Acasta Enterprises Inc. says it has decided to “unwind” a debt-to-equity deal that was objected to by two shareholders of the once high-profile special purpose acquisition company.
In February, Toronto-based Acasta said it converted into shares nearly $4.8 million in high-yield debt that was held by an entity controlled by the company’s co-CEOs, Charles Wachsberg and Richard Wachsberg.
According to Acasta, the debt-to-equity deal would have saved the company “a significant amount of interest payments during 2019,” but likely not enough to offset the expected costs of a legal action over the issue.
“In addition, during this critical phase in the Company’s operational turnaround, it was determined that further management distraction over what was anticipated to have been a straightforward cost-saving matter would not be beneficial to the Company or its shareholders,” a release stated earlier this week.
Acasta said it had “determined to unwind” the conversion, and expected to reverse it effective Friday.
The decision came after a pair of Acasta shareholders, Anson Advisors Inc. and Ewing Morris & Co. Investment Partners Ltd., pushed back against the conversion attempt by applying to the Ontario Securities Commission to reverse the Toronto Stock Exchange’s approval of the deal. Hearings on the matter had been scheduled for the end of May.
Acasta and Anson also traded press releases and accusations over the transaction, with the latter claiming the deal was not in the best interests of the company. Anson has said it either owns or controls around 18.7 per cent of Acasta’s shares.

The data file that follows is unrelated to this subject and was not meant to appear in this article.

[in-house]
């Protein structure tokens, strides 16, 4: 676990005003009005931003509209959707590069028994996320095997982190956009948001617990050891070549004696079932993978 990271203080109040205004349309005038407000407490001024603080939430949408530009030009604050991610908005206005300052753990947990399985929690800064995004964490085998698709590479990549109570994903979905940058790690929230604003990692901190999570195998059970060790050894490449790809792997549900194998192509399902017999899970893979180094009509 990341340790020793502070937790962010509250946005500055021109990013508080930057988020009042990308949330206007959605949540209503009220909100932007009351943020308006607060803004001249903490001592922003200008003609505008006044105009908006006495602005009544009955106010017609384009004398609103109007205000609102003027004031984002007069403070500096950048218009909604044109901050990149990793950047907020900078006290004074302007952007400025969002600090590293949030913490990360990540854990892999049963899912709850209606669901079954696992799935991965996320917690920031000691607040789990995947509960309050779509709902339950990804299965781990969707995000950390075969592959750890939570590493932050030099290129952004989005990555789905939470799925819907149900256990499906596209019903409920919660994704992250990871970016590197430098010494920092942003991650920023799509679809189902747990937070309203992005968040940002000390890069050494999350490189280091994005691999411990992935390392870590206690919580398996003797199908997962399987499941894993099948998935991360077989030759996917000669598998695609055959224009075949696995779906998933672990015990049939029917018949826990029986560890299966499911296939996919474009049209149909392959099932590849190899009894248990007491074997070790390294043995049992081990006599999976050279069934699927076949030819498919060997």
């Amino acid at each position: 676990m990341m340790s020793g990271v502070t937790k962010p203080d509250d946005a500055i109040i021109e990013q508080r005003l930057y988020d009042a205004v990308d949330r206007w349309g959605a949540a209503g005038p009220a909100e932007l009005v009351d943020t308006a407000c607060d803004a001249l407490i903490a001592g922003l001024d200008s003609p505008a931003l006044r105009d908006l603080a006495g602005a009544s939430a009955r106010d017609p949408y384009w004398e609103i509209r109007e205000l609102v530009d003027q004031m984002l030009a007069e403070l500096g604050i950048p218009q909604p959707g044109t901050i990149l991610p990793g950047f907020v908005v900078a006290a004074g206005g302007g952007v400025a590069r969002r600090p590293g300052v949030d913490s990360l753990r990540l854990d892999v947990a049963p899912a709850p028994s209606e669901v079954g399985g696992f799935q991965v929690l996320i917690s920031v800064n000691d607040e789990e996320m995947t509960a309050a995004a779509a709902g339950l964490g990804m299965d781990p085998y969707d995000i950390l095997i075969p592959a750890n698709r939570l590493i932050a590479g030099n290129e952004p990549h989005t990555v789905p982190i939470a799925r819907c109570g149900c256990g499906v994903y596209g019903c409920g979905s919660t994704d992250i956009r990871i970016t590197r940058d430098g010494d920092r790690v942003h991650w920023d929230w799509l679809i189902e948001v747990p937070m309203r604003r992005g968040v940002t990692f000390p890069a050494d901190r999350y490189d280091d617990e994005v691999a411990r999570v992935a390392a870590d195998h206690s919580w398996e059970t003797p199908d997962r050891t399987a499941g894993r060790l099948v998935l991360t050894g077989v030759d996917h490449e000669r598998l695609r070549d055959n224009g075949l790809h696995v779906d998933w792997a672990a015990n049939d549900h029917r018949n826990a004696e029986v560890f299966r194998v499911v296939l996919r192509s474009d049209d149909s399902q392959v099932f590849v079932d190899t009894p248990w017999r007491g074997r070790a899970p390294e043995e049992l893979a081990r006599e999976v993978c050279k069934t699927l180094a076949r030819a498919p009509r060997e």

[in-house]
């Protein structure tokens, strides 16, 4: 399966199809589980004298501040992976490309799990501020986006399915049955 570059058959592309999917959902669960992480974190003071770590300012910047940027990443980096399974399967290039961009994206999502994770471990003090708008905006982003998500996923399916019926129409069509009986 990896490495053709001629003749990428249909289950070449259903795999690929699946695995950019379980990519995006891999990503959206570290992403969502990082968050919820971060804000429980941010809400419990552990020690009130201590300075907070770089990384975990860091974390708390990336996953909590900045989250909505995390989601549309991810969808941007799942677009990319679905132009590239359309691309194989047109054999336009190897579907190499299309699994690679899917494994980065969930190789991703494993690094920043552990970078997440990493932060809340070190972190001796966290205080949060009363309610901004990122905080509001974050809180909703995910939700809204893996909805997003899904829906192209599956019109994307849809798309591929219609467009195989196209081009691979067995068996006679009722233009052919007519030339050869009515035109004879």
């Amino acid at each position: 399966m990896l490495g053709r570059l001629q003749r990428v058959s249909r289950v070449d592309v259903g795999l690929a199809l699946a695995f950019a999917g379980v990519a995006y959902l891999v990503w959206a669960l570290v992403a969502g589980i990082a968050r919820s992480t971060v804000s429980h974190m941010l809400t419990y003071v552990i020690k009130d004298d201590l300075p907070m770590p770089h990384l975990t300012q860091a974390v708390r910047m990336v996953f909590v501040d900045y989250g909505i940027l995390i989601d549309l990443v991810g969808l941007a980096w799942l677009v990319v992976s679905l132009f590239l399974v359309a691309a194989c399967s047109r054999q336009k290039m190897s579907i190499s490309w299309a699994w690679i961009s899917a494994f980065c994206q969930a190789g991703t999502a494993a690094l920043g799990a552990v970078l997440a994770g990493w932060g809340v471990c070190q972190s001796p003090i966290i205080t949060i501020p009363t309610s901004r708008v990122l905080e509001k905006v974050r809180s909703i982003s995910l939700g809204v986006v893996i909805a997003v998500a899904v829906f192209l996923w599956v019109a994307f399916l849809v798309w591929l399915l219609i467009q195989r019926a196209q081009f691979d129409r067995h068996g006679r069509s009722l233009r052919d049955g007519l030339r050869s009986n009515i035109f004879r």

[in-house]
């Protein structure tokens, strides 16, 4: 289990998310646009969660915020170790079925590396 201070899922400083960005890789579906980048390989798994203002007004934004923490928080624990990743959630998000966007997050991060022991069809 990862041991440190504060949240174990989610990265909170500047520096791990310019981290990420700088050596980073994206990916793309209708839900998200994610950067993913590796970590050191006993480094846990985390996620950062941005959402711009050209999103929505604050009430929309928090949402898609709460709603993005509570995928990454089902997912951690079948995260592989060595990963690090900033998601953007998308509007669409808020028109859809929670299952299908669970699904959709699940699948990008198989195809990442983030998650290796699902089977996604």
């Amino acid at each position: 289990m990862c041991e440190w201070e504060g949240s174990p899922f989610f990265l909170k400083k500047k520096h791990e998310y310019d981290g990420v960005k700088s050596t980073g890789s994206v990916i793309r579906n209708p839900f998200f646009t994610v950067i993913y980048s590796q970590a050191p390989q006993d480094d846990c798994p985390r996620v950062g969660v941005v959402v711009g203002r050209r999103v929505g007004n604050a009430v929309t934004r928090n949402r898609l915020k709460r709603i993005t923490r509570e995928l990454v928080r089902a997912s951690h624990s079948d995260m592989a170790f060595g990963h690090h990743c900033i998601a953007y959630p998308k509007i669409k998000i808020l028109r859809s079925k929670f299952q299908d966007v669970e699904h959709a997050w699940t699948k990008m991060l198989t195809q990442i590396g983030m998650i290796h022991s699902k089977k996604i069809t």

The conversion attempt also followed a dispute over strategy and the change in management at Acasta that came this past December, putting the Wachsbergs and a new board in charge.
Anson had said in February, among other things, that it shared “serious concerns with other shareholders about the governance of Acasta and the direction” that had been taken since the boardroom shakeup.
Those changes came after a fall from grace for Acasta, which launched in 2015 as a SPAC. The company had harboured visions of becoming a leading private-equity firm and bought Apollo along with two other businesses. The latter two were sold last year.
Since its initial public offering, Acasta shares have lost more than 90 per cent of their value and the company has struggled under its debt load.
In March, Acasta reported that it had taken a total loss for 2018 of $319.6 million, down from $440.9 million the year before. It also said it had cut its debt to $74.4 million from $983.9 million.
“The Company is focused on streamlining operations to reduce its cost structure and overall Company debt with a view towards enhancing shareholder value over the medium to long term,” Acasta’s press release said. “The Company will continue to explore various alternatives to achieve these ends.”